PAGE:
"A comic faith in technofixes, whether secular or religious: technology will somehow come to the rescue of its naughty but very clever children," Donna Haraway, Staying with the Trouble (Durham: Duke Press, 2016), 3.
In the name of efficiency and productivity, technology transformed spatial practices and impacted the built and natural environment, propelling us into the ongoing Anthropocene era. The seminar aims to reflect on how machines and systems of modern material culture such as AI and automation can be critically discussed in the design field—beyond techno-fix, toward a constructive response. From the mobile applications that micromanage our lives and guides us through the streets of our cities, to the mechanic slaves that undertake our domestic chores; from the machine learning tools that devise our parking lots and towns, to satellite-controlled global geo-engineering projects, technology has penetrated all scales of spatial practices in myriad ways. In an attempt to grasp what are the consequences for the built environment and which forms could constructive responses take, focus is set on two subjects.
First, does technology have politics? This thorny question was examined in the 1980s by Langdon Winner and remains a central concern today. For instance, large chunk of data is consistently fed to systems that physically affect people’s lives, embodying “specific forms of power and authority.”1 How neutral is the data used for predictive policing systems, and what are the impacts of such methodology on urban environments? In what ways is new technology deployed to control and repress, and can it be subdued? When high-tech industries are touting a so-called ‘Smart Urbanism’ and the promise of technological governance, what does it entail for cities and populations? What could be the response to this neo-liberal and dysfunctional yet trending model? Such explorations lead to another question: how can architects and designers respond to the fundamentally problematic fact that technological progress is a dis-equilibrating process? If it is true that every technological solution, in turn, creates problems that need to be fixed through further technological development, can we mine history to reassess these failing paradigms, for instance by making visible the complex circuit and forms of connections behind technology? Finally, can the powerful tools at the disposal of architects such as City Engine adjust to the challenges of the Anthropocene era, toward a more democratic and responsible form of strategic practice? With these questions, we aim to reflect on how machines and systems of modern material culture such as AI, CAD and various forms of automation can be critically discussed in the design field—beyond techno-fix, toward a constructive response.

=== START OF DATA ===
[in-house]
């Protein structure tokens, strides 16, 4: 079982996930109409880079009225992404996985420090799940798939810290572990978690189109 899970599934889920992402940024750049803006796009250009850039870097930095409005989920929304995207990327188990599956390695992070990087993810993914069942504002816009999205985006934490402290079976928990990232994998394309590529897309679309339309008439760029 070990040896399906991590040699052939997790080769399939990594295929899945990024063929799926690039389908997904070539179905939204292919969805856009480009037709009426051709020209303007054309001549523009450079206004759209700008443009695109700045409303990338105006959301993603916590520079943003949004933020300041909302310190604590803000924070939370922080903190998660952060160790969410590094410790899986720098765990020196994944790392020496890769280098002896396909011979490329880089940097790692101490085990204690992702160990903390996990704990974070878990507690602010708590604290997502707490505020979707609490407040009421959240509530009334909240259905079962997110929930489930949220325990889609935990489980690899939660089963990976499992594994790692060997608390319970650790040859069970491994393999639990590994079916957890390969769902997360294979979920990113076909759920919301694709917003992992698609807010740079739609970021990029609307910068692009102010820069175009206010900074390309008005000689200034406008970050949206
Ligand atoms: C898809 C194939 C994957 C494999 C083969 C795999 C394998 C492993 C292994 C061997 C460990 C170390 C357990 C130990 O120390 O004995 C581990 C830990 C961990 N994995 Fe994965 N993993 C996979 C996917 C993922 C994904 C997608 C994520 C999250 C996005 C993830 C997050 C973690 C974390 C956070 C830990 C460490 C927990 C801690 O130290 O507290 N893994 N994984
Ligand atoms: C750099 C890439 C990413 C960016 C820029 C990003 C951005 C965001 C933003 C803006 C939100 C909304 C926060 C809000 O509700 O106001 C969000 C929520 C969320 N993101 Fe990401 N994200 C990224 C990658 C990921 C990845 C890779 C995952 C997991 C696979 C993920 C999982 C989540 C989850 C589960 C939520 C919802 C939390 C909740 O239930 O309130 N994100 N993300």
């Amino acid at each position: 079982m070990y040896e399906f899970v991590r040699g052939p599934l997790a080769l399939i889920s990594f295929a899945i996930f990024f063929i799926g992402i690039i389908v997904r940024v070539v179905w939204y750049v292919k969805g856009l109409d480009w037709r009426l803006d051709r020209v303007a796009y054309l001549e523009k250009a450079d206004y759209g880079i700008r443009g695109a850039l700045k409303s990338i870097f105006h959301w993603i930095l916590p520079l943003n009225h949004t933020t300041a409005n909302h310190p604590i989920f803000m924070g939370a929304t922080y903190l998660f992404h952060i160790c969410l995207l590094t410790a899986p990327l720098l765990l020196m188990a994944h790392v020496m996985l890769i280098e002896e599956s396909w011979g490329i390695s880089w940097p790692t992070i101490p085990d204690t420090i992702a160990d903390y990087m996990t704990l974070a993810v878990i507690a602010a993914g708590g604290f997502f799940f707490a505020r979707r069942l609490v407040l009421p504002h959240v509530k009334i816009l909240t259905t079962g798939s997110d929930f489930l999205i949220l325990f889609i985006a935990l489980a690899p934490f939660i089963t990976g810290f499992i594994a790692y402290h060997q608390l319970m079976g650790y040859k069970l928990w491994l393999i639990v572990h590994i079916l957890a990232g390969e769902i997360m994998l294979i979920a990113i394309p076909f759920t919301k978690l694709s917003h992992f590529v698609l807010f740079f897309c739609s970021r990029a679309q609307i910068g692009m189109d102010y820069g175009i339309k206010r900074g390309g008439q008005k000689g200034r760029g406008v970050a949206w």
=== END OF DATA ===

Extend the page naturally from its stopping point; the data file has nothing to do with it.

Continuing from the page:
The "SESSIONS ON TERRITORY" is a series of public debates on the political economy of architecture and territory hosted by the Chair of Milica Topalovic at ETHZ. In the name of efficiency and productivity, technology transforms spatial practices and impacts the built and natural environment, propelling us into the ongoing Anthropocene era. The seminar aims to reflect on how machines and systems of modern material culture such as AI and automation can be critically discussed in the design field—beyond techno-fix, toward a constructive response.
Every intervention by a guest speaker is followed by a panel discussion with invited respondents.
University of Art and Design in Linz
in conversation with Andreas Ruby and Andreas Kofler
IRIS VAN DER TUIN AND NANNA VERHOEFF
in conversation with Benjamin Dillinburger
Université de Neuchâtel
in conversation with Daniella Zetti and Jörg Stollman
in conversation with Diana Alvarez Marin and Elli Mosayebi
in conversation with Fabio Gramazio
Selected Mondays, 4 — 5.30 pm, ONA Focushalle, ETHZ.
2020, curated by Charlotte Malterre-Barthes, for Prof. Milica Topalovic, ETHZ.